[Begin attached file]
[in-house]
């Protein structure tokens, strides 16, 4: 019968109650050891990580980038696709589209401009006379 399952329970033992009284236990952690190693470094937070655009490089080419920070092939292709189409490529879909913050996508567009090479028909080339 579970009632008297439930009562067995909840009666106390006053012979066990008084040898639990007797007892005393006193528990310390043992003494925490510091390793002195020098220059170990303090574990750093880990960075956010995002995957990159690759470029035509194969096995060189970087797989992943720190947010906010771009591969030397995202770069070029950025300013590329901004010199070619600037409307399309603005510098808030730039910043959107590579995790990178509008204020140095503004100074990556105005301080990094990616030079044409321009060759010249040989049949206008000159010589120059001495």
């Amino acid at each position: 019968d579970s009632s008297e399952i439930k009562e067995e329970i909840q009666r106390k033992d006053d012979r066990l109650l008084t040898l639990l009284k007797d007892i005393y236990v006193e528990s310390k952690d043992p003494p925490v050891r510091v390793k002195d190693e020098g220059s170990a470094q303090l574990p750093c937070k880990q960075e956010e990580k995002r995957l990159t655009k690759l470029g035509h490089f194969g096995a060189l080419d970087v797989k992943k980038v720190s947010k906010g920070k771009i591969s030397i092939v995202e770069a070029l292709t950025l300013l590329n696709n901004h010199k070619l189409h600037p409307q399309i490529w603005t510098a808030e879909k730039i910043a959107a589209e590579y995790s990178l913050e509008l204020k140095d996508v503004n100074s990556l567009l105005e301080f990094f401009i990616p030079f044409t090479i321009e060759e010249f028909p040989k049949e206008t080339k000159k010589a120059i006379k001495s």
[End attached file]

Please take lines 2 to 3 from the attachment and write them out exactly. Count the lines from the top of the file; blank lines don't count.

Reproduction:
């Protein structure tokens, strides 16, 4: 019968109650050891990580980038696709589209401009006379 399952329970033992009284236990952690190693470094937070655009490089080419920070092939292709189409490529879909913050996508567009090479028909080339 579970009632008297439930009562067995909840009666106390006053012979066990008084040898639990007797007892005393006193528990310390043992003494925490510091390793002195020098220059170990303090574990750093880990960075956010995002995957990159690759470029035509194969096995060189970087797989992943720190947010906010771009591969030397995202770069070029950025300013590329901004010199070619600037409307399309603005510098808030730039910043959107590579995790990178509008204020140095503004100074990556105005301080990094990616030079044409321009060759010249040989049949206008000159010589120059001495």
């Amino acid at each position: 019968d579970s009632s008297e399952i439930k009562e067995e329970i909840q009666r106390k033992d006053d012979r066990l109650l008084t040898l639990l009284k007797d007892i005393y236990v006193e528990s310390k952690d043992p003494p925490v050891r510091v390793k002195d190693e020098g220059s170990a470094q303090l574990p750093c937070k880990q960075e956010e990580k995002r995957l990159t655009k690759l470029g035509h490089f194969g096995a060189l080419d970087v797989k992943k980038v720190s947010k906010g920070k771009i591969s030397i092939v995202e770069a070029l292709t950025l300013l590329n696709n901004h010199k070619l189409h600037p409307q399309i490529w603005t510098a808030e879909k730039i910043a959107a589209e590579y995790s990178l913050e509008l204020k140095d996508v503004n100074s990556l567009l105005e301080f990094f401009i990616p030079f044409t090479i321009e060759e010249f028909p040989k049949e206008t080339k000159k010589a120059i006379k001495s």